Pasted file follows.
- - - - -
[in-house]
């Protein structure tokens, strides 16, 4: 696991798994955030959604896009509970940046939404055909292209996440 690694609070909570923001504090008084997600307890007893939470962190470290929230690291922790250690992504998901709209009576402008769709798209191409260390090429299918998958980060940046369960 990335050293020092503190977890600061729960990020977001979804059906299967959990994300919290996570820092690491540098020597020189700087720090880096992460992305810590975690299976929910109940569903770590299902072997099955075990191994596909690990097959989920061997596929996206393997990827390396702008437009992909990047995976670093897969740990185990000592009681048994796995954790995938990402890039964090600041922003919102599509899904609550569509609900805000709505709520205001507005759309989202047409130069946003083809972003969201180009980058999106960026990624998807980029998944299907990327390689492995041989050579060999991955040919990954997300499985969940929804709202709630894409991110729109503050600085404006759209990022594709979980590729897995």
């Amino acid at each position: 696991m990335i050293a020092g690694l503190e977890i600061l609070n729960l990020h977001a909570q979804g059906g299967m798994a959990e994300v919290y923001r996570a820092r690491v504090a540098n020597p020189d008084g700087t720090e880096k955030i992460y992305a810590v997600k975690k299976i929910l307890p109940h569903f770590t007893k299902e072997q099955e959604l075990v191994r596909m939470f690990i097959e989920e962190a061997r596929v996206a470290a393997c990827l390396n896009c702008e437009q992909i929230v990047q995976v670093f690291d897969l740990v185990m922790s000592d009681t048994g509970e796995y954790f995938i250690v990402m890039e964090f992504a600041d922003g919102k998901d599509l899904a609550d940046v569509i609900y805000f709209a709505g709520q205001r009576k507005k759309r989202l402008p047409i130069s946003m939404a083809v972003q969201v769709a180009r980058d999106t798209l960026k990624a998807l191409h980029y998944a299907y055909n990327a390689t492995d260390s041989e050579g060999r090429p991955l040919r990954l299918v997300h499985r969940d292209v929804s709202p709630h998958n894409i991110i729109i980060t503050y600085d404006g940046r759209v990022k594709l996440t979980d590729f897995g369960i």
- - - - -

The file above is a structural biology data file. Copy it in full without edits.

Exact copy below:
[in-house]
């Protein structure tokens, strides 16, 4: 696991798994955030959604896009509970940046939404055909292209996440 690694609070909570923001504090008084997600307890007893939470962190470290929230690291922790250690992504998901709209009576402008769709798209191409260390090429299918998958980060940046369960 990335050293020092503190977890600061729960990020977001979804059906299967959990994300919290996570820092690491540098020597020189700087720090880096992460992305810590975690299976929910109940569903770590299902072997099955075990191994596909690990097959989920061997596929996206393997990827390396702008437009992909990047995976670093897969740990185990000592009681048994796995954790995938990402890039964090600041922003919102599509899904609550569509609900805000709505709520205001507005759309989202047409130069946003083809972003969201180009980058999106960026990624998807980029998944299907990327390689492995041989050579060999991955040919990954997300499985969940929804709202709630894409991110729109503050600085404006759209990022594709979980590729897995």
């Amino acid at each position: 696991m990335i050293a020092g690694l503190e977890i600061l609070n729960l990020h977001a909570q979804g059906g299967m798994a959990e994300v919290y923001r996570a820092r690491v504090a540098n020597p020189d008084g700087t720090e880096k955030i992460y992305a810590v997600k975690k299976i929910l307890p109940h569903f770590t007893k299902e072997q099955e959604l075990v191994r596909m939470f690990i097959e989920e962190a061997r596929v996206a470290a393997c990827l390396n896009c702008e437009q992909i929230v990047q995976v670093f690291d897969l740990v185990m922790s000592d009681t048994g509970e796995y954790f995938i250690v990402m890039e964090f992504a600041d922003g919102k998901d599509l899904a609550d940046v569509i609900y805000f709209a709505g709520q205001r009576k507005k759309r989202l402008p047409i130069s946003m939404a083809v972003q969201v769709a180009r980058d999106t798209l960026k990624a998807l191409h980029y998944a299907y055909n990327a390689t492995d260390s041989e050579g060999r090429p991955l040919r990954l299918v997300h499985r969940d292209v929804s709202p709630h998958n894409i991110i729109i980060t503050y600085d404006g940046r759209v990022k594709l996440t979980d590729f897995g369960i």